Show simple item record

dc.contributor.advisorSchaffer, Professor Mark
dc.contributor.advisorChristev, Doctor Atanas
dc.contributor.authorJudson, Vincent
dc.date.accessioned2020-01-17T17:26:46Z
dc.date.available2020-01-17T17:26:46Z
dc.date.issued2018-04
dc.identifier.urihttp://hdl.handle.net/10399/4091
dc.description.abstractThis work analyses different aspect of migration in between the first two censuses that were conducted in the UK in the twenty-first century. The second chapter examines the factors that can have an effect on the rate at which migrants in England and Wales leave the UK in order to return to their home country during the time period between the census of 2001 and that of 2011. It uses a theory, initially developed by Borjas and Bratsberg (1996), that attempts to explain why individuals from countries outside of the UK may choose to leave the country after their arrival. Leaving may have been pre-planned before the initial migration to the host nation or may be the result of poor outcomes after arrival. It is found that many of the results found by Borjas and Bratsberg (1996) in the United States are replicated in the first decade of the Twenty-first century for the United Kingdom. In the third chapter I investigate the reasons into why there is a wage gap between native and migrant workers in the UK labour market. It provides evidence to show that the gap in wages between the two populations can be linked to the composition of the migrant cohort. It also shows that as the European Union expanded there was a significant change in the discrimination against the migrant from the countries that joined the EU in May 2004 and January 2007.en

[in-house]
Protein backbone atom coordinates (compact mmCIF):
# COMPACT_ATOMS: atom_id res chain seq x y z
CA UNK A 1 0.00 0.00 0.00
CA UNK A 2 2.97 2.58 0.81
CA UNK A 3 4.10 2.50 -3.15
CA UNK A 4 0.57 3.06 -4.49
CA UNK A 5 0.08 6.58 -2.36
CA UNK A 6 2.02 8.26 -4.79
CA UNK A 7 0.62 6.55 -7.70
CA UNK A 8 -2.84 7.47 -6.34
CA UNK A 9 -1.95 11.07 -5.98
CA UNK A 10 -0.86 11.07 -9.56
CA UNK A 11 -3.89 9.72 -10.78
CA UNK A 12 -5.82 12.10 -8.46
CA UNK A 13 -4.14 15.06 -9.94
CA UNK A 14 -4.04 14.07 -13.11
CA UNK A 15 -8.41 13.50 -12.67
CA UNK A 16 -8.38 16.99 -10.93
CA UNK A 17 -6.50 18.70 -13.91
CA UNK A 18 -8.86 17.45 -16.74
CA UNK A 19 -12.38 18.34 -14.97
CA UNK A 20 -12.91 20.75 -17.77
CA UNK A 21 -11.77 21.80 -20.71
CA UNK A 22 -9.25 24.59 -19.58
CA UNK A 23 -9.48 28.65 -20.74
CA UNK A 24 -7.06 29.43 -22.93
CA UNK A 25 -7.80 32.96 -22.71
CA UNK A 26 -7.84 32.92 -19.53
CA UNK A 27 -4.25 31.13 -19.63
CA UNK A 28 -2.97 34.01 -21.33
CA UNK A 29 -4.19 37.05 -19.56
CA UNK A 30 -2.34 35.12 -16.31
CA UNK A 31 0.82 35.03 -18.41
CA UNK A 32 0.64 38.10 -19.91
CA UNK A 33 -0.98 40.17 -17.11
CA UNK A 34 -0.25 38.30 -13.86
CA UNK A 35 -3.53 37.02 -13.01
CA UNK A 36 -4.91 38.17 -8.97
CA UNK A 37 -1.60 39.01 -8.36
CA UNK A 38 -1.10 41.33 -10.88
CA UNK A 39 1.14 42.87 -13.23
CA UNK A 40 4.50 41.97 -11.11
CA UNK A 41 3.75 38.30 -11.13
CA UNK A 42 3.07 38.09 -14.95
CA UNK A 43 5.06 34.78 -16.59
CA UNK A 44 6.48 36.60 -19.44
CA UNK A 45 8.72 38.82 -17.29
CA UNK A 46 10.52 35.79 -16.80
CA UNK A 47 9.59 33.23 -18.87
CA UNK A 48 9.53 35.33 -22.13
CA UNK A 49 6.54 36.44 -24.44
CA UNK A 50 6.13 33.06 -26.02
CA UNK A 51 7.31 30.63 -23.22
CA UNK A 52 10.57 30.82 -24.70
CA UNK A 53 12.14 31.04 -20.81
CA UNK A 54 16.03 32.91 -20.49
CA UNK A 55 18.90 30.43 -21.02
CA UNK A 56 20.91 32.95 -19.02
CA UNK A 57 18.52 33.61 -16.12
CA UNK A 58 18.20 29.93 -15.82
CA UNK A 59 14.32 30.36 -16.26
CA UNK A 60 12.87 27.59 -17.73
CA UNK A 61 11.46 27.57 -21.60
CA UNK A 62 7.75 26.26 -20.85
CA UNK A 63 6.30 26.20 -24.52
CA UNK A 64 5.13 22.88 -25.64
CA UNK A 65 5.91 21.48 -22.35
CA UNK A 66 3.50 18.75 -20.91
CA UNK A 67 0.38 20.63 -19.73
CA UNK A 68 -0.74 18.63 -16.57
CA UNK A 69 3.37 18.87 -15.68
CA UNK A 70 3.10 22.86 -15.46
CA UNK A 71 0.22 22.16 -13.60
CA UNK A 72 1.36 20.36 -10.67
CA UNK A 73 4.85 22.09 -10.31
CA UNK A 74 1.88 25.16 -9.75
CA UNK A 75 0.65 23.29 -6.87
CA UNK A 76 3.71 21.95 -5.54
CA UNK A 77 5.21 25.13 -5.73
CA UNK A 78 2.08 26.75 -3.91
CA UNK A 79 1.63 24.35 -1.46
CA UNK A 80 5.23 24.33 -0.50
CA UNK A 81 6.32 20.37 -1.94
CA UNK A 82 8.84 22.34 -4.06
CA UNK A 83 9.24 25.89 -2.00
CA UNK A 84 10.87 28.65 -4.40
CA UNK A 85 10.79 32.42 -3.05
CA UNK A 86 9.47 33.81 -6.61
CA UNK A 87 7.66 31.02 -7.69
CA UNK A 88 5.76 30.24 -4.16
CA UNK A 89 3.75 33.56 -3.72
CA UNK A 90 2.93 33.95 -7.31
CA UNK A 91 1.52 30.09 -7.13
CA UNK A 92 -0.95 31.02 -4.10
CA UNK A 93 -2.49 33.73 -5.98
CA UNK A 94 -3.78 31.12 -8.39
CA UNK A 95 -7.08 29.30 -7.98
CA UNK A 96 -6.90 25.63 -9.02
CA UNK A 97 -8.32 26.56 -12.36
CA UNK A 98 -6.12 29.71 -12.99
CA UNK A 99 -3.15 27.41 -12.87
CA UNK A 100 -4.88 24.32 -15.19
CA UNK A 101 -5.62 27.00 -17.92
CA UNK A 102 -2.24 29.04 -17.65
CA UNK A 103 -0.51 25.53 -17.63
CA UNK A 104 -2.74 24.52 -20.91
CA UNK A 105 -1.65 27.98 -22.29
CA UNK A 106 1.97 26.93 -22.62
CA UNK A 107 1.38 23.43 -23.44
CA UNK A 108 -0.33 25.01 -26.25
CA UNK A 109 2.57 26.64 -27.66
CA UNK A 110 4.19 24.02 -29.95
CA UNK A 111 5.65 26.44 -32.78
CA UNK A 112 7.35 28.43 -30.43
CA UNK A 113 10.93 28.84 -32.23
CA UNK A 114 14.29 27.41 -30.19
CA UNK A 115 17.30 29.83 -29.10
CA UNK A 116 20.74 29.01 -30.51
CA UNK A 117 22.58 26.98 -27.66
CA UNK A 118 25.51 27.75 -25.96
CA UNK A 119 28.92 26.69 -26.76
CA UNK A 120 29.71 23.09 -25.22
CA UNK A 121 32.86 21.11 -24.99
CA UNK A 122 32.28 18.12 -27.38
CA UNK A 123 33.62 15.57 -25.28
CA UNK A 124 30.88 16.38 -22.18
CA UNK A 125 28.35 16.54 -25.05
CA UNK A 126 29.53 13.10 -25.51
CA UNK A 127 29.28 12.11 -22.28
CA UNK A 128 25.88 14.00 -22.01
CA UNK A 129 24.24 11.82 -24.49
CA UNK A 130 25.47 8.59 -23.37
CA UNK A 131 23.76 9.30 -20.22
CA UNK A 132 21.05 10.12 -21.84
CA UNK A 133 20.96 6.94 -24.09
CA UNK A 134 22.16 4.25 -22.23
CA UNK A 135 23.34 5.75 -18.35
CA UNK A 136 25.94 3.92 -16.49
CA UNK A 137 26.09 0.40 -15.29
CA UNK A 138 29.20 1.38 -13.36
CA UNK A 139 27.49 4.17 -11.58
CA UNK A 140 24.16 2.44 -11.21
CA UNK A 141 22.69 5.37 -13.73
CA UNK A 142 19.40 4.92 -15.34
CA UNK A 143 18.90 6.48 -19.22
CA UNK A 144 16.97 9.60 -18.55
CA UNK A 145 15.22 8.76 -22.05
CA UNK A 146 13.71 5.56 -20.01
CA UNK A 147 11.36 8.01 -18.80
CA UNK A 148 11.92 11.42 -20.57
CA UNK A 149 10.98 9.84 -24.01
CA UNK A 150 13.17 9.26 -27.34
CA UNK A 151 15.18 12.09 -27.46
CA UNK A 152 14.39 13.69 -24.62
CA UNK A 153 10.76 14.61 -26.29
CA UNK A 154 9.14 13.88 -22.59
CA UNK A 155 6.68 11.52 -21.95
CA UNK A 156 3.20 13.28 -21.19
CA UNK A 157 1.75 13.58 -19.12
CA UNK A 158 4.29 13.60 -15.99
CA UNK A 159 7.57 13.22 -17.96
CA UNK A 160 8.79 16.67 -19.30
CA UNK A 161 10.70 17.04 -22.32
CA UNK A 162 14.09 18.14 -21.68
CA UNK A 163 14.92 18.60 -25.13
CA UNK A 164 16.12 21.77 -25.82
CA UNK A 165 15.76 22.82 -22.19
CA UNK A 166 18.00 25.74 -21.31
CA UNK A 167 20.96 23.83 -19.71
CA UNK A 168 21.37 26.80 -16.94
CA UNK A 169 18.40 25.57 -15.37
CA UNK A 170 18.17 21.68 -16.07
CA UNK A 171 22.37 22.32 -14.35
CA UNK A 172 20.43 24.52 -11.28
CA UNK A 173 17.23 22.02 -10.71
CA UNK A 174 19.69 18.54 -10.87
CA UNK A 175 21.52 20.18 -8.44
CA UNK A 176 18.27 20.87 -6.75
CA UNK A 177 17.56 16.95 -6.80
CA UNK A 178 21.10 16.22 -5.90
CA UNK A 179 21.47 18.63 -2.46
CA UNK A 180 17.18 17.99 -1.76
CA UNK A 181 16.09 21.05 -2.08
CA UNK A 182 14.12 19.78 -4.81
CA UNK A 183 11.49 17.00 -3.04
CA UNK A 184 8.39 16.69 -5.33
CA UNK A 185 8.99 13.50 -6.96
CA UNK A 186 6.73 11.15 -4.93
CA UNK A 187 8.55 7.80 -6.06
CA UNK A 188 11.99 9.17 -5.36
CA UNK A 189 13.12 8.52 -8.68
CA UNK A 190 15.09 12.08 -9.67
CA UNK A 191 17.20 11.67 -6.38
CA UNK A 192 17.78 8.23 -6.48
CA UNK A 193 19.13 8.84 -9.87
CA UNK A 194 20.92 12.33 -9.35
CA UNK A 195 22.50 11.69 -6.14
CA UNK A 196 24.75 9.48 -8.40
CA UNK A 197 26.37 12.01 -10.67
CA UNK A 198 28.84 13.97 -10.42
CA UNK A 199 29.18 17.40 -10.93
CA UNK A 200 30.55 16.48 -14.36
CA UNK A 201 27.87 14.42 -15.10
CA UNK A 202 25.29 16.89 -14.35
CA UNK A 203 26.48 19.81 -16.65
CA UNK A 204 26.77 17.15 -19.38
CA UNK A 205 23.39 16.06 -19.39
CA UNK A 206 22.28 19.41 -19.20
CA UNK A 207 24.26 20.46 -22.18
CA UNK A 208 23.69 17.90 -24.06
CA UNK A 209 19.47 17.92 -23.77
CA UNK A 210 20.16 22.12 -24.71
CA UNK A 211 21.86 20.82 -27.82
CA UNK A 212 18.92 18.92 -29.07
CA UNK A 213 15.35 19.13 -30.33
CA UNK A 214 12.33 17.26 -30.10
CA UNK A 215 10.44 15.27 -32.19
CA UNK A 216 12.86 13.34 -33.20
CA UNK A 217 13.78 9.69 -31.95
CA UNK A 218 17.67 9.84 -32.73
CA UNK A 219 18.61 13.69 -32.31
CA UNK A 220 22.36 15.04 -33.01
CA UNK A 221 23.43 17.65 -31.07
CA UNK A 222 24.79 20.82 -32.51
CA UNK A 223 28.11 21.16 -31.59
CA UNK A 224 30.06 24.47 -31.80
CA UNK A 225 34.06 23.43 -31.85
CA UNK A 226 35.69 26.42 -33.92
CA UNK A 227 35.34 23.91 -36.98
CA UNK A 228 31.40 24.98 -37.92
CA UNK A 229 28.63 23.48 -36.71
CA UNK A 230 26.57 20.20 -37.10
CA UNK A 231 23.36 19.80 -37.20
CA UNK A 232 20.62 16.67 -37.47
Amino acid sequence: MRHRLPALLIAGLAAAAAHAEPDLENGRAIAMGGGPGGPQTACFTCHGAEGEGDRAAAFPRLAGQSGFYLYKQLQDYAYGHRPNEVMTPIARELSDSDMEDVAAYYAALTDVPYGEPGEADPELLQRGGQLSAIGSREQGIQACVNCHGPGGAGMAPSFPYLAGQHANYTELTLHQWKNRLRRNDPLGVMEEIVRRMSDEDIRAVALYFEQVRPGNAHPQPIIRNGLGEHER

dc.language.isoenen
dc.publisherSocial Sciencesen
dc.publisherHeriot-Watt Universityen
dc.titleUK migration at the beginning of the 21st centuryen
dc.typeThesisen


Files in this item

Thumbnail

This item appears in the following Collection(s)

Show simple item record